UCLA Academic Workers Strike Over Handling of Pro-Palestine Protests

Students’ rights and safety at UCLA
Students’ rights and safety at UCLA. Credit | REUTERS

United States – Continued reactions to last month’s mob attack on pro-Palestinian activists at the University of California, Los Angeles, erupted on Tuesday when academic workers held a strike arguing against UCLA’s handling of violence.

Strike at UCLA and Across UC System

Strike powerless academic researchers, teaching assistants, and scholars at the University of California, Los Angeles, UCLA. They said they were protesting against what they deemed unfair labor practices by the university in relation to pro-Palestine protests in the last weeks, as reported by Reuters.

Many other university workers across the UC system joined the protest strike, which started at UC Santa Cruz near San Francisco on May 20 and at UC Davis near Sacramento.

The strikers are calling for the release of detained graduate students and other academicians who got arrested or demoted for taking part in the protests the unions say were non-violent until counter-protesters and ‘agents provocateurs’ intervened.

The state Public Employee Relation Board demanded that the University of California and the strikers engage in a mediated bargaining process. An official of the striking workers said the two sides only met on Sunday.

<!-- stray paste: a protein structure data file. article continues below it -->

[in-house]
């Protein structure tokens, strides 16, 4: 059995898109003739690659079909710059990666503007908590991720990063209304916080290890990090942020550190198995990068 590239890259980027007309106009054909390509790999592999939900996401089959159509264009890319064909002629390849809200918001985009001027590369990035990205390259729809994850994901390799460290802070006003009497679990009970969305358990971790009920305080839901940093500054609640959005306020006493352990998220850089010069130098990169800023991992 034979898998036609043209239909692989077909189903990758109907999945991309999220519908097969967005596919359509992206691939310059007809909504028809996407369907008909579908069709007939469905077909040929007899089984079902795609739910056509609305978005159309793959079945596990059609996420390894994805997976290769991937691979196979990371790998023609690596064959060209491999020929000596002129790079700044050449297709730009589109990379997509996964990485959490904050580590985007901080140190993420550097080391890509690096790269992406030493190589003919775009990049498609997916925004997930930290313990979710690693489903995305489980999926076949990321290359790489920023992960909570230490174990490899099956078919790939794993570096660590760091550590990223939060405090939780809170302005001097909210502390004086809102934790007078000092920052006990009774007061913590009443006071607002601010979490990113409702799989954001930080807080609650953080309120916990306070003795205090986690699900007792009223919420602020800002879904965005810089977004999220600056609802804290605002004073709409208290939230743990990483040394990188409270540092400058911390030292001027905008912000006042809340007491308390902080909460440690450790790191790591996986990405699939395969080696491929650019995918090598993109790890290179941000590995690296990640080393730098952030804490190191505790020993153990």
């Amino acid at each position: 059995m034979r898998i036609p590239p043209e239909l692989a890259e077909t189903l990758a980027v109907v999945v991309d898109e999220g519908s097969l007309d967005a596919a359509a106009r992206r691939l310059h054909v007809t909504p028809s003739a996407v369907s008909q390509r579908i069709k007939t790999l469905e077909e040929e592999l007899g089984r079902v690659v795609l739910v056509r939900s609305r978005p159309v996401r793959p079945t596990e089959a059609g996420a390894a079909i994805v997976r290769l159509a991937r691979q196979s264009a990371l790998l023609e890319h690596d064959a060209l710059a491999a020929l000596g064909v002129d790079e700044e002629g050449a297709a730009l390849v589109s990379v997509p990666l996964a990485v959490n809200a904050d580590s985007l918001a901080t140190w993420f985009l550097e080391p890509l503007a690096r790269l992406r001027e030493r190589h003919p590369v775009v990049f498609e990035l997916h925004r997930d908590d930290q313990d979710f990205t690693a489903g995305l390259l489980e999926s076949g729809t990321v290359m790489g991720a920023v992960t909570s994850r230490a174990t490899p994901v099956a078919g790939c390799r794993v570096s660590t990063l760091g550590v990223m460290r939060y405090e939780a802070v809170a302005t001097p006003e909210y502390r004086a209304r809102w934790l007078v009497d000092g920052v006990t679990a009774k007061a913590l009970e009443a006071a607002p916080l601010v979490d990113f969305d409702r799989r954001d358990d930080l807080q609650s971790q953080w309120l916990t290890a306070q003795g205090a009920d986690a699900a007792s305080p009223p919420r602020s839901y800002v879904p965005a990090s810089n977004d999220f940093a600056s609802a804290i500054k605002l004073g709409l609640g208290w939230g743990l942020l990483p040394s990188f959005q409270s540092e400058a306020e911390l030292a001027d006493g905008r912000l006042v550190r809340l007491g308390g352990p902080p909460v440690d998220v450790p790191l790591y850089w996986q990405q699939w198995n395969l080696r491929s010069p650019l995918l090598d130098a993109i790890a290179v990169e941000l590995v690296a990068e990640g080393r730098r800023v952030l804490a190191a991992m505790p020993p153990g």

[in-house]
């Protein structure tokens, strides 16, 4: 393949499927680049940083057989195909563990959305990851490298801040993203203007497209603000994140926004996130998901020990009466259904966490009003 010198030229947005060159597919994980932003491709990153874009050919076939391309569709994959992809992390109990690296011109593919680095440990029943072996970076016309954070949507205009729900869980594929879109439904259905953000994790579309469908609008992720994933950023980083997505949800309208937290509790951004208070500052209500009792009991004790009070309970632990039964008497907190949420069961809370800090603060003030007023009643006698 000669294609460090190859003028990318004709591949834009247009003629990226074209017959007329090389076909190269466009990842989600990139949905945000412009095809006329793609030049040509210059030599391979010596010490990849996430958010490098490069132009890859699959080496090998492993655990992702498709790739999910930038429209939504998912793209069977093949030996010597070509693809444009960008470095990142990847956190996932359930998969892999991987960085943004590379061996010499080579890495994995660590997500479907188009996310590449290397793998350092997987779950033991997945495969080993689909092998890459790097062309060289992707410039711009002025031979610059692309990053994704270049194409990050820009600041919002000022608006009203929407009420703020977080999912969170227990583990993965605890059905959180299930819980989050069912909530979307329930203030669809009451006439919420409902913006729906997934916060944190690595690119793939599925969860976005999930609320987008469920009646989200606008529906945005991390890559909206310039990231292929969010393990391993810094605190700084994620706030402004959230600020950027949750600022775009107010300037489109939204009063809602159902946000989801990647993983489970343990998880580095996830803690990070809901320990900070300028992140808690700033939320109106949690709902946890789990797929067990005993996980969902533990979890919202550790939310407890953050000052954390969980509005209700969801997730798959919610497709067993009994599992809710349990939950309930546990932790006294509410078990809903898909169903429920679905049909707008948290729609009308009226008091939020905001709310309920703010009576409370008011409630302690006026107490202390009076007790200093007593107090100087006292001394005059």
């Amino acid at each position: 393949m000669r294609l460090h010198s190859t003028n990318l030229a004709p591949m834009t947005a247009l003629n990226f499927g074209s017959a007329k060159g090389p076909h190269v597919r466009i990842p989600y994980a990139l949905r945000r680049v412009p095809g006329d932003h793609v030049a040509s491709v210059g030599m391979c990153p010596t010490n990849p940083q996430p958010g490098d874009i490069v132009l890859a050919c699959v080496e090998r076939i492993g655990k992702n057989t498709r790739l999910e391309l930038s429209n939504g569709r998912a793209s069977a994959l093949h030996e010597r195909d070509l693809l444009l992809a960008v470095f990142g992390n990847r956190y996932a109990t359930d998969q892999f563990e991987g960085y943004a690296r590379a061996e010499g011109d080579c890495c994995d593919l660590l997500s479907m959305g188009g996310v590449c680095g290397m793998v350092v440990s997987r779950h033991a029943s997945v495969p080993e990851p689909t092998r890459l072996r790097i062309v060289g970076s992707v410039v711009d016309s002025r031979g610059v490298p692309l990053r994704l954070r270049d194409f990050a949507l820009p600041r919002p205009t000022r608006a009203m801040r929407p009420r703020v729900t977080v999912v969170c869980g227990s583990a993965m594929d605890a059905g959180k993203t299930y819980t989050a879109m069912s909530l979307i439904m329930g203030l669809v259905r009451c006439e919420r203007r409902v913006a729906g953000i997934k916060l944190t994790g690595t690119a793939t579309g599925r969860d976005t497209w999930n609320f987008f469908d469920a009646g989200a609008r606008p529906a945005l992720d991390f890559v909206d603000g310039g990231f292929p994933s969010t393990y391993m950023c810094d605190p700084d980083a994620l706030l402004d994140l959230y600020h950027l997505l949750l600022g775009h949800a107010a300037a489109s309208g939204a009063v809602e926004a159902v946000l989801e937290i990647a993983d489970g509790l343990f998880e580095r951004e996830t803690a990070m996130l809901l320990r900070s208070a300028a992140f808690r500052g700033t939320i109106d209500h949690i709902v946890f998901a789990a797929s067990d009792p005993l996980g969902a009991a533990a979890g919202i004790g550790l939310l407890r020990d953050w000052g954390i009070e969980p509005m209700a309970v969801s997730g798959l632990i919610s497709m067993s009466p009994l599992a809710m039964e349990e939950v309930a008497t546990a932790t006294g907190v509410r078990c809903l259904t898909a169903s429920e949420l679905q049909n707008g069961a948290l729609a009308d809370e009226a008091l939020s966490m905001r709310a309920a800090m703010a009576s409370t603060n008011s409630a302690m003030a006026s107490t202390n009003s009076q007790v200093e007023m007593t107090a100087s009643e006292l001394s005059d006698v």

Union Involvement and Support

It was carried out by the United Auto Workers Union Local 4811, which has a total of 48,000 non-tenured academic staff members across 10 University of California campuses and Lawrence Berkeley National Laboratory.

The UAW local represents academic workers at three UC campuses: UCLA, with 6,400 members; Davis, with 5,700 members; and Santa Cruz, with approximately 2,000 members. The union source reported that starting from Monday, thousands have refused to undertake any work. Many of them came to attend the march and midday rally held at the University of California, Los Angeles, on Tuesday.

It increases the length of the strike, becoming the first protest supported by the union to join the recent series of student protests in dozens of U. S. campuses against Israel’s military actions in the Gaza Strip.

Union leaders noted that one of the key reasons that the strike was called was the apprehension of 210 people, including campus-employed graduate students who were involved in the Palestinian solidarity protest camp at UCLA, which was dispersed by the police on the 2nd of May.

Some 24 hours earlier, on the night of April 30, May 1, the attackers wearing masks and armed with sticks and clubs attacked an encampment and people in it; the fight there lasted at least three hours before the police intervened.

The university has since transferred the head of the campus police department and launched an inquiry into the police’s response to the violence.

Three weeks after a massive brawl that injured more than 100 students, campus police made their first and, to date, only arrest of a man who was caught on video assaulting students with a wooden pole.

National Attention and Similar Incidents

In a similar incident on Tuesday in Detroit, Wayne State University advised its staff members to work from home and compelled students to stop attending physical classes after a pro-Palestinian protest camp set up on the campus, as reported by Reuters.

Yet Democrat Rashida Tlaib, a member of the U. S. House of Representatives from Michigan of Palestinian origin, also demonstrated on Monday and Tuesday.